• Text size      
  • Send this article to a friend
  • Print this article

Scots scientists seek superbug antibiotic

A TEAM of Scottish scientists has embarked on a project to study ways of defeating drug-resistant bacteria, such as the killer superbug MRSA, by using their own internal chemistry against them.

Researchers at St Andrews University will spend seven years trying to find ways to identify weaknesses in the "armour" of bacteria which have become immune to traditional antibiotics.

The threat posed by drug-resistant bacteria such as TB, MRSA and C difficile has been identified as one of the major public health challenges facing the world.

The UK's Chief Medical Officer recently called for increased funding for this type of research, highlighting the danger of bacterial disease to the population.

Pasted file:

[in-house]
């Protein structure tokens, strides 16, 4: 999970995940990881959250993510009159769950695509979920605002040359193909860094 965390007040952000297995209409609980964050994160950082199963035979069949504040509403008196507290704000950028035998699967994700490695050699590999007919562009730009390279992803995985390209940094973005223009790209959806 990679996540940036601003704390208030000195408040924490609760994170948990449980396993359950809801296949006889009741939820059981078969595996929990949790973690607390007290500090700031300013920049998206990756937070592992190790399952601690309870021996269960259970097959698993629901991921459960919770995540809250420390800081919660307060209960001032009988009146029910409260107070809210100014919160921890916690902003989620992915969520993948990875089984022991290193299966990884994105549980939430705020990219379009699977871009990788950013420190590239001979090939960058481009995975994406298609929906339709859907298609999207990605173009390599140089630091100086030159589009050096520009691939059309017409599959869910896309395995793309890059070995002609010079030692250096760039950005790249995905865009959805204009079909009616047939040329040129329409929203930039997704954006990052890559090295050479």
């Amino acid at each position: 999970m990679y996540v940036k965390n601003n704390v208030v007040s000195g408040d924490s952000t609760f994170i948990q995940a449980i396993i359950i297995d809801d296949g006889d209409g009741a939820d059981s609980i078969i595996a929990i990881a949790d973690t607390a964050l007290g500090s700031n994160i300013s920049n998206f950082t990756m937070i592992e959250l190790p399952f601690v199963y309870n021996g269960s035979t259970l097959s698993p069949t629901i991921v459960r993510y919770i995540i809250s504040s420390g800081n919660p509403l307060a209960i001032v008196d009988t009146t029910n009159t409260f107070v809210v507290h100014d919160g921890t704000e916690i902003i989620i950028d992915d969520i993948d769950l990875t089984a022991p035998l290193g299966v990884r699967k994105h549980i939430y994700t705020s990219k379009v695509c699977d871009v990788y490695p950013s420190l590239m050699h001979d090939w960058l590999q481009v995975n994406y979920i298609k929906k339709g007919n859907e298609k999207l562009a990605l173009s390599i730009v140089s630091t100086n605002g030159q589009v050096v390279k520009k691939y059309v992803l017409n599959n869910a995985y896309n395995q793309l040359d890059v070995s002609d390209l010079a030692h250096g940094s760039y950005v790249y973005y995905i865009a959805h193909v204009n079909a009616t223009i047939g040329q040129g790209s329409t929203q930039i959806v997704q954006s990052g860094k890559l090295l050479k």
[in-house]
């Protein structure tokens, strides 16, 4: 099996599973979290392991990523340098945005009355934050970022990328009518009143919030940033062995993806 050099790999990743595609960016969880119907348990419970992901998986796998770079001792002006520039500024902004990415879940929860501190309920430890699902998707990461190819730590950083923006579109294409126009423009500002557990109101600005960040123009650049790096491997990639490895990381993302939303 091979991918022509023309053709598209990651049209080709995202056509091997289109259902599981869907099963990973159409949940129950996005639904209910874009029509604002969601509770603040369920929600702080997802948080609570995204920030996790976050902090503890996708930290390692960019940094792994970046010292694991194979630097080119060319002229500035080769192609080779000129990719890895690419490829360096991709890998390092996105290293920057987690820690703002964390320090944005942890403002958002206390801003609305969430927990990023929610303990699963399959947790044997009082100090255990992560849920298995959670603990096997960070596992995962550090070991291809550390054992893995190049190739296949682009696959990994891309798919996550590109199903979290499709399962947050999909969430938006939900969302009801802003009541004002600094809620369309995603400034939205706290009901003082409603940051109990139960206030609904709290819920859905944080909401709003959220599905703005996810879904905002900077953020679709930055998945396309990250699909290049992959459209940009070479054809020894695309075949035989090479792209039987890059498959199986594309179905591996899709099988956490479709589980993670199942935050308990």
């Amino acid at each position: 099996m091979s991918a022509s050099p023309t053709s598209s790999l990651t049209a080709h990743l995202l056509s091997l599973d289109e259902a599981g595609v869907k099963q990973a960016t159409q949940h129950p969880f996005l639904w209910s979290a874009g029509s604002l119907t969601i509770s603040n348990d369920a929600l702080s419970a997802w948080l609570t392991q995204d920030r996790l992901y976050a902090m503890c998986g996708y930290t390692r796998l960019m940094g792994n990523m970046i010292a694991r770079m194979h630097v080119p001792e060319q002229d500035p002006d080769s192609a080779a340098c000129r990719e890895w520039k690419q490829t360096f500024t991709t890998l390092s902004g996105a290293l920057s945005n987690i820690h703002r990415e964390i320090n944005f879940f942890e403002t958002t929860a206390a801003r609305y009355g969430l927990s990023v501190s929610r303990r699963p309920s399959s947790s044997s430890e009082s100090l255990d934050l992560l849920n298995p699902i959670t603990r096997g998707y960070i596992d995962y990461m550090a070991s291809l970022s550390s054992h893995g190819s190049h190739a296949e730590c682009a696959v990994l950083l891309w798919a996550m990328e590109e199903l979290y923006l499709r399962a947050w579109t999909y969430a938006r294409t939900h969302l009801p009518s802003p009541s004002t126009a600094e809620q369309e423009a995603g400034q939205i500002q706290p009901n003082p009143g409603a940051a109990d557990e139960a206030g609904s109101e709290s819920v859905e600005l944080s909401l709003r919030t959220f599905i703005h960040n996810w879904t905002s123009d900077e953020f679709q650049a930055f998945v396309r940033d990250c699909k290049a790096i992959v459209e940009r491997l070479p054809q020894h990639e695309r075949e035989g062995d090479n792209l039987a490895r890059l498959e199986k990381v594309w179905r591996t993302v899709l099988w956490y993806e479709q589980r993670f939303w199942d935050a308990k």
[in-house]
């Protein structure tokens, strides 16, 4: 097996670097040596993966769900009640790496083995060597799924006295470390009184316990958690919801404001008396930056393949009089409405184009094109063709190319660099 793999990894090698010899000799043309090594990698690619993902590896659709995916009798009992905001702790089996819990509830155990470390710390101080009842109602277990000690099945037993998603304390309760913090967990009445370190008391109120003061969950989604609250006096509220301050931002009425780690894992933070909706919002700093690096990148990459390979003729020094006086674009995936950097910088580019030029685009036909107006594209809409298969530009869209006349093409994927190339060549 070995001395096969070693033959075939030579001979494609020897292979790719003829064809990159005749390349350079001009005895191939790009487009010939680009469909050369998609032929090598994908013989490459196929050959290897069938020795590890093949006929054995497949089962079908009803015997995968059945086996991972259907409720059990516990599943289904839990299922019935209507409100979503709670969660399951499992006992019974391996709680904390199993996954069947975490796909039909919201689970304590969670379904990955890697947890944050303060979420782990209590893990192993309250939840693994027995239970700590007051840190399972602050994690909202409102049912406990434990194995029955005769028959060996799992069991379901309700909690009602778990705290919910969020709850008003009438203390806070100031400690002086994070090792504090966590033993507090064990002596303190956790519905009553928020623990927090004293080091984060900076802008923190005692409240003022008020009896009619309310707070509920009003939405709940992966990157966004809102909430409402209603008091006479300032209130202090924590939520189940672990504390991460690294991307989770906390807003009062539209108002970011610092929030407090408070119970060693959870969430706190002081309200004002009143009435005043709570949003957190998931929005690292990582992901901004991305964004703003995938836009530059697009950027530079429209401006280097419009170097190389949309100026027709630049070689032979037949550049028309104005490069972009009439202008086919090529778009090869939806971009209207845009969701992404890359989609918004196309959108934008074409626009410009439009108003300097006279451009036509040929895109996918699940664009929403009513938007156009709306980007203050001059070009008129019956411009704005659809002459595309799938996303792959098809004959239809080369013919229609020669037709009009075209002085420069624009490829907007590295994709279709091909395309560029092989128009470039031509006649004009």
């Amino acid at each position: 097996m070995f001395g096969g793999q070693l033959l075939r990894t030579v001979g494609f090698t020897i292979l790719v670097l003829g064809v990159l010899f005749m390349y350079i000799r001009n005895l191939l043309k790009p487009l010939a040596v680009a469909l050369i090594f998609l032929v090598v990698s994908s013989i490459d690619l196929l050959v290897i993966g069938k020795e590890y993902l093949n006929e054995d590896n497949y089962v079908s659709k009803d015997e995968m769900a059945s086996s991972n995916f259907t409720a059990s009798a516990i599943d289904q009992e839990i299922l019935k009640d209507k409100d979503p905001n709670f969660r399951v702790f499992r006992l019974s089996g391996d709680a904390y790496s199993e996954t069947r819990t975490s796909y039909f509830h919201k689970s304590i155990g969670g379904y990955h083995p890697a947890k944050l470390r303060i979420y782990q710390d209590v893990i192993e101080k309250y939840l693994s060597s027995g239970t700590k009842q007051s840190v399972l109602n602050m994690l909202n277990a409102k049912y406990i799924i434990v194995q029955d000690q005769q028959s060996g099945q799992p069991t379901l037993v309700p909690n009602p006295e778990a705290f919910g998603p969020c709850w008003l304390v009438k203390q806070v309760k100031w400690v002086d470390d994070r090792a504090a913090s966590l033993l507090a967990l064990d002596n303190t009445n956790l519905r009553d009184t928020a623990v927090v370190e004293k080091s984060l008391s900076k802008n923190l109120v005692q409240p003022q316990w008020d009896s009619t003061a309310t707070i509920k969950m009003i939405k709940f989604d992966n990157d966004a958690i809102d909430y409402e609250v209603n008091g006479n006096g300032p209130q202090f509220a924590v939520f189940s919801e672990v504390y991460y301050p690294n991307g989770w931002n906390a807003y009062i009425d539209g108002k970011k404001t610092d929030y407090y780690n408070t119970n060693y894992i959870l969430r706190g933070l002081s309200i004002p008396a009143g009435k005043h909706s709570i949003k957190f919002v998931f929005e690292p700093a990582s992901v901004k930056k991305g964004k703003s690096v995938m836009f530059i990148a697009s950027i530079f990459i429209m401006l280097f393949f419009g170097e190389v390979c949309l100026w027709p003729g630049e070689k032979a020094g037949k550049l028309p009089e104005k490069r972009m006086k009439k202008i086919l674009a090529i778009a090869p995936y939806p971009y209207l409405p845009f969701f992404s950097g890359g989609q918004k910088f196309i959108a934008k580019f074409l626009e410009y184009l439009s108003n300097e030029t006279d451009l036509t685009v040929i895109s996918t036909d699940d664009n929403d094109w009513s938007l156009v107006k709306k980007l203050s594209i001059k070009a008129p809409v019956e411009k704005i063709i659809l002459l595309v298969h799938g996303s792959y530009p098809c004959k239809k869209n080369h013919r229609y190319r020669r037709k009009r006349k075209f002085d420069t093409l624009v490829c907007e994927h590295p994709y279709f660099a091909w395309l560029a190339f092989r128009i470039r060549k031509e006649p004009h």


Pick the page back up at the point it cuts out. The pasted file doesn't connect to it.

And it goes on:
The Scottish team's work is being made possible thanks to a £2 million grant from Wellcome Trust.

Professor James Naismith, who is leading the project at the university's Biological Sciences Research Centre, said: "Bacteria are fantastic chemists, but humans are, by contrast, lazy.

"Yet this activity is also their weakness, because they do so much chemistry that we do not. Thus if we can stop their chemistry it would kill them, but since we do not do it, it should not affect us. Most antibiotics work on this simple principle; however, we urgently need to do the research to find new antibiotics for 20 years' time."

Contextual targeting label: 
Education

Commenting & Moderation

We moderate all comments on HeraldScotland on either a pre-moderated or post-moderated basis.
If you're a relatively new user then your comments will be reviewed before publication and if we know you well and trust you then your comments will be subject to moderation only if other users or the moderators believe you've broken the rules

Moderation is undertaken full-time 9am-6pm on weekdays, and on a part-time basis outwith those hours. Please be patient if your posts are not approved instantly.

157976